January 16, 2005
 

400-year-old joke

  • The Scarith of Scornello A Tale of Renaissance Forgery
    Ingrid D. Rowland
    University of Chicago Press: 192 pp., $22.50
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    By Merle Rubin, Merle Rubin is a contributing writer to Book Review.

    Some people can't resist the lure of mysterious riddles and lost civilizations. Visiting Fiesole in Tuscany in 1920, D.H. Lawrence sensed the presence of the vanished Etruscans lingering in the cypress trees:



    They say only the fit survive,

    But I invoke the spirits of the lost.

    Those that have not survived, the darkly lost,

    To bring their meaning back into life again


    In 1634, 19-year-old Curzio Inghirami and his younger sister Lucrezia came upon a strange object in the riverbank below their family villa, Scornello, near the Tuscan city of Volterra: a capsule of hair and mud containing layers of paper inscribed with strange words in a strange alphabet. It was the legacy, apparently, of an Etruscan seer who had lived at the time of Cicero, when the Roman army was conquering the Etruscan cities of Volterra and Fiesole. Faced with the destruction of his culture and language, the prophet had consigned his prophecies to capsules, or "scarith," to be dug up at some later date.

    Curzio soon discovered more scarith in the vicinity. He reported his discovery to the local learned society and published an expensive, lavishly illustrated book titled "Ethruscarum Antiquitatum Fragmenta," giving details of his findings. Expected by his family to train for a career in law, Curzio had managed instead to set himself up as a kind of local historian, a vocation far closer to his heart.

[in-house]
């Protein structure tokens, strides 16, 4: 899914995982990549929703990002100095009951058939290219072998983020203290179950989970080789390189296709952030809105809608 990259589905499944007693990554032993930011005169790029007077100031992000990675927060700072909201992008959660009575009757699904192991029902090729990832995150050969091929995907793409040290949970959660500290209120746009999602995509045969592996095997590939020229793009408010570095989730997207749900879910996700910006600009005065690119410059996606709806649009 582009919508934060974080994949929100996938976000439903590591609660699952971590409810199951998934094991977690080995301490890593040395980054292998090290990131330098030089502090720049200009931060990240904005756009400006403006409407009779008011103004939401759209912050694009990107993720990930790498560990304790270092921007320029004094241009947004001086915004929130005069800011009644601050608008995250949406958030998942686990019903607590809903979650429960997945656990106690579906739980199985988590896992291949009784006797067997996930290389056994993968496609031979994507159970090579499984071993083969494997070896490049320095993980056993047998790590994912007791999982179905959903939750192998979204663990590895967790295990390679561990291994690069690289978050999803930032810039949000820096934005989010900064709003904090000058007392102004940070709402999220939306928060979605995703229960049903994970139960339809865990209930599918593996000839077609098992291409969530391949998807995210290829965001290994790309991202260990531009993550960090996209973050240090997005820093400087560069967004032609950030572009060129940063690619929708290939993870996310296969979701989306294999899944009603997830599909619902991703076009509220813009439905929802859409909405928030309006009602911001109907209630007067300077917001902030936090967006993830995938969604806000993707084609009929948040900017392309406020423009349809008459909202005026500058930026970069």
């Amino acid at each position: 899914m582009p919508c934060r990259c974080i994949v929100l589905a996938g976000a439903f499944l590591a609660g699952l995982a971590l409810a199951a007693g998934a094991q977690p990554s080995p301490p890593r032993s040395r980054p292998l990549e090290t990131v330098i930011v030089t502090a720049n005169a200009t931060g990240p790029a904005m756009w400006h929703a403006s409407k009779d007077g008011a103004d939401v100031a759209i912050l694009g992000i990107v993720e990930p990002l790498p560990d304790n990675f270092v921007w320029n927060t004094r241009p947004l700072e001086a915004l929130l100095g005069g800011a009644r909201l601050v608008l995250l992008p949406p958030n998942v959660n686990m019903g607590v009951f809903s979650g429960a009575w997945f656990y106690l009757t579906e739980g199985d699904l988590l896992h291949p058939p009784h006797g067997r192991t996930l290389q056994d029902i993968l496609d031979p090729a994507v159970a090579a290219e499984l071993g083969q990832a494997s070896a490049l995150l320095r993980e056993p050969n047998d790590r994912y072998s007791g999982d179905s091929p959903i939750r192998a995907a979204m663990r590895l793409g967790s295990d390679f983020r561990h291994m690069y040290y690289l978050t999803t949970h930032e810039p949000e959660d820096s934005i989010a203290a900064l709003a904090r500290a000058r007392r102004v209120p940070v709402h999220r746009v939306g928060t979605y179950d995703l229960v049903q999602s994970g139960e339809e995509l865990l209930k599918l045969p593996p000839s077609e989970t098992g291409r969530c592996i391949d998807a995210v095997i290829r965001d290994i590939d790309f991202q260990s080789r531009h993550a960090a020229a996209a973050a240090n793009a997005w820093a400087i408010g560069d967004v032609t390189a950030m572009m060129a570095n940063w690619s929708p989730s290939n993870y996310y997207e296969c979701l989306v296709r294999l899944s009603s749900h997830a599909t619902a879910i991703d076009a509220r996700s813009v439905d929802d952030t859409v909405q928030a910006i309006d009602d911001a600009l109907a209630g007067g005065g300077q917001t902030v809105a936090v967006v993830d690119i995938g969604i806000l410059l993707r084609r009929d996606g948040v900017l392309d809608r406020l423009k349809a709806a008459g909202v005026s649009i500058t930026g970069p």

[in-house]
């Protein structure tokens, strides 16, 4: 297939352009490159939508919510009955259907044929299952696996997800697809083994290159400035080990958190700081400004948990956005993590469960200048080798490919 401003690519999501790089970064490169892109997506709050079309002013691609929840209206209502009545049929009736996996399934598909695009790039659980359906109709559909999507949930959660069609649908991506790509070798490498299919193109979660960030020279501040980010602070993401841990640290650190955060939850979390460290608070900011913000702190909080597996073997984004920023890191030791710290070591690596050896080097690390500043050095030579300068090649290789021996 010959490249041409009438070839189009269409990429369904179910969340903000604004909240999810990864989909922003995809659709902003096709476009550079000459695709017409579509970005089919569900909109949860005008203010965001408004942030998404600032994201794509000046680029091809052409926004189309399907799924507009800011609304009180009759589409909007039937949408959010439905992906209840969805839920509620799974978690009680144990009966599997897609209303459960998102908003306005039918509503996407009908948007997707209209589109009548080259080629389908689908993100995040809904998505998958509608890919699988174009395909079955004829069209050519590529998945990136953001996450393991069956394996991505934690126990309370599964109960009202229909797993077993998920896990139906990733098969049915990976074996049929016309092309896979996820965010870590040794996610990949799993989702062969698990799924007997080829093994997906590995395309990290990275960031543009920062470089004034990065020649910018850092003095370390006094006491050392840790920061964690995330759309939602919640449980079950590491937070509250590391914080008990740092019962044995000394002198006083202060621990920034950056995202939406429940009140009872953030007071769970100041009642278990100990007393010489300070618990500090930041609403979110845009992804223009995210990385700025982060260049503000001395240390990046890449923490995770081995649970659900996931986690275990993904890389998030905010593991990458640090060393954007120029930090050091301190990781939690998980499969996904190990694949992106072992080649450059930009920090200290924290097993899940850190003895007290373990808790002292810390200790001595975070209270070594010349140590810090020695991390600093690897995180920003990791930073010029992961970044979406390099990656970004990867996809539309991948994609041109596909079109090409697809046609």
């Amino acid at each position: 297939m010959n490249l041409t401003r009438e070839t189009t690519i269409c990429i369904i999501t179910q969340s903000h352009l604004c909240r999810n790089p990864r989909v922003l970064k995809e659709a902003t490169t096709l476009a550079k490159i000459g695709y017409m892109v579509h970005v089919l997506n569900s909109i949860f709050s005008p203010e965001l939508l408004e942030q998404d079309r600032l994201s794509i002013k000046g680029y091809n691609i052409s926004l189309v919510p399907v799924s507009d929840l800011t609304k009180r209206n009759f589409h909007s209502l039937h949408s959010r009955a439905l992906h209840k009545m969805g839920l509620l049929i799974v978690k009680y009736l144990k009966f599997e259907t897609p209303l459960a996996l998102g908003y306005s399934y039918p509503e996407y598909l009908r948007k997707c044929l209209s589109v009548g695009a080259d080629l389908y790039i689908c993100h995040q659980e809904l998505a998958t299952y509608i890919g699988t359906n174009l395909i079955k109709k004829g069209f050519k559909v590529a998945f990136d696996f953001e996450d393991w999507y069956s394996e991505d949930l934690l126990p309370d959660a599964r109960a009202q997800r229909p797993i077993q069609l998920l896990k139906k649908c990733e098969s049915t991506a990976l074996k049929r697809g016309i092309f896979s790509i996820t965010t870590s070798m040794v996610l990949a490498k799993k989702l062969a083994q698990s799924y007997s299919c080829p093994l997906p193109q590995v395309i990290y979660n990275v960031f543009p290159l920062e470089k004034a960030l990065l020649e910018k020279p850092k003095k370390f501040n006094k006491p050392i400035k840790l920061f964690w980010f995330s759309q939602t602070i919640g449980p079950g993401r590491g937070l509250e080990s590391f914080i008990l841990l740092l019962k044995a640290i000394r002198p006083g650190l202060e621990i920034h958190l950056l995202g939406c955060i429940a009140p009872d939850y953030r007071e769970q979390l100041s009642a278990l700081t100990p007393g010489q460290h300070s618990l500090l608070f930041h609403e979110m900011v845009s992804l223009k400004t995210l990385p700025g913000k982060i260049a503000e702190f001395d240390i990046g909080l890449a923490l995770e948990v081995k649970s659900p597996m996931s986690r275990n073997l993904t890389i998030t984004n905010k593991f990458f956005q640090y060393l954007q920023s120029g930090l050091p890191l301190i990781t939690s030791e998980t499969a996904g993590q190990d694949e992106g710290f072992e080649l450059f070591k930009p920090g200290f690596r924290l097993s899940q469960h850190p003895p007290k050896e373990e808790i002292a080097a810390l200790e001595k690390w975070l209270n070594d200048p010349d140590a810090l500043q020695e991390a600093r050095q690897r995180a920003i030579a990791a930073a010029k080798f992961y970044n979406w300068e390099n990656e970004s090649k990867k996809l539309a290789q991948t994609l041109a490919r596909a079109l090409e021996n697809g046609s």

There was a problem, however. It was generally known that the Etruscans wrote on linen rather than on the kind of paper contained in the scarith. Also, Etruscan was written from right to left, not, as in Curzio's specimen, left to right. Worse yet, the seer's handwriting bore an uncanny resemblance to Curzio's. Soon, a full-scale controversy was in play involving scholars from all over Europe at least one expert dismissed the book as a pile of manure.

    There is no doubt that the scarith were a forgery; neither is there doubt about the forger's identity. What was Curzio's motive? Plunging us into the politics and beliefs of 17th century Italy, scholar Ingrid D. Rowland reconstructs the whole story with flair and zest. The vanished Etruscans had great romantic and patriotic appeal for 17th century Tuscans. Curzio, she believes, was inspired by a genuine love of history along with a high-spirited prankishness that led him to perpetrate what was, in effect, an elaborate practical joke: "No wonder Curzio and Lucrezia greeted the discovery of the first scarith by doubling over with laughter. What fun they must have had creating them!" Indeed, there is no such word as "scarith," not even in Etruscan: Curzio made it up. No wonder D.H. Lawrence also detected

    The smile, the subtle Etruscan smile still lurking

    Within the tombs,

    Etruscan cypresses.

    He laughs longest who laughs last